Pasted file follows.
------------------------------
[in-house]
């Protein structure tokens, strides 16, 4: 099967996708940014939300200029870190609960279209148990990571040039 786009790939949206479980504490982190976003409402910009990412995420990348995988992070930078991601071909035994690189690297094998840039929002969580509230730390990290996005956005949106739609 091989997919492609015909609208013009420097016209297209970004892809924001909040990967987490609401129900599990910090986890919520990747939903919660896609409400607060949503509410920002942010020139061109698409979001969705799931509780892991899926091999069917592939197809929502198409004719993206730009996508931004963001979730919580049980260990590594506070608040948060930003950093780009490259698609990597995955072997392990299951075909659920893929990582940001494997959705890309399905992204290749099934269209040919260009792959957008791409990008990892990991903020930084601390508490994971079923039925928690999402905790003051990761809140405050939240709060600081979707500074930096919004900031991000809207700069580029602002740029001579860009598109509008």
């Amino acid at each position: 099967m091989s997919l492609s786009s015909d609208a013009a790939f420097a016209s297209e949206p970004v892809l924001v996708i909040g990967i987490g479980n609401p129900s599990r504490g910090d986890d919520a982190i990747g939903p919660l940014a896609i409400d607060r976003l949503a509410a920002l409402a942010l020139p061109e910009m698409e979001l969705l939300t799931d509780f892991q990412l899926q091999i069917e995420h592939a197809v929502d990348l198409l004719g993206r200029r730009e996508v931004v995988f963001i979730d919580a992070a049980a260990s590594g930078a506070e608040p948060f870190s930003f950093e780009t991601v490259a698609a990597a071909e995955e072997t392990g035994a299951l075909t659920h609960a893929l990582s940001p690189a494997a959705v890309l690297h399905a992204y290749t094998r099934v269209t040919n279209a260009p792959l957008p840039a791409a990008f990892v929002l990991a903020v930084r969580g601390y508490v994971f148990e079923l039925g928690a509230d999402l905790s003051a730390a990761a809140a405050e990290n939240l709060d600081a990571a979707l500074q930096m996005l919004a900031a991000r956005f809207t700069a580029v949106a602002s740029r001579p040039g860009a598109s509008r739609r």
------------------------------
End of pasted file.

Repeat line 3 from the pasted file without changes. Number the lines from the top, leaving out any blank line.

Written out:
């Amino acid at each position: 099967m091989s997919l492609s786009s015909d609208a013009a790939f420097a016209s297209e949206p970004v892809l924001v996708i909040g990967i987490g479980n609401p129900s599990r504490g910090d986890d919520a982190i990747g939903p919660l940014a896609i409400d607060r976003l949503a509410a920002l409402a942010l020139p061109e910009m698409e979001l969705l939300t799931d509780f892991q990412l899926q091999i069917e995420h592939a197809v929502d990348l198409l004719g993206r200029r730009e996508v931004v995988f963001i979730d919580a992070a049980a260990s590594g930078a506070e608040p948060f870190s930003f950093e780009t991601v490259a698609a990597a071909e995955e072997t392990g035994a299951l075909t659920h609960a893929l990582s940001p690189a494997a959705v890309l690297h399905a992204y290749t094998r099934v269209t040919n279209a260009p792959l957008p840039a791409a990008f990892v929002l990991a903020v930084r969580g601390y508490v994971f148990e079923l039925g928690a509230d999402l905790s003051a730390a990761a809140a405050e990290n939240l709060d600081a990571a979707l500074q930096m996005l919004a900031a991000r956005f809207t700069a580029v949106a602002s740029r001579p040039g860009a598109s509008r739609r």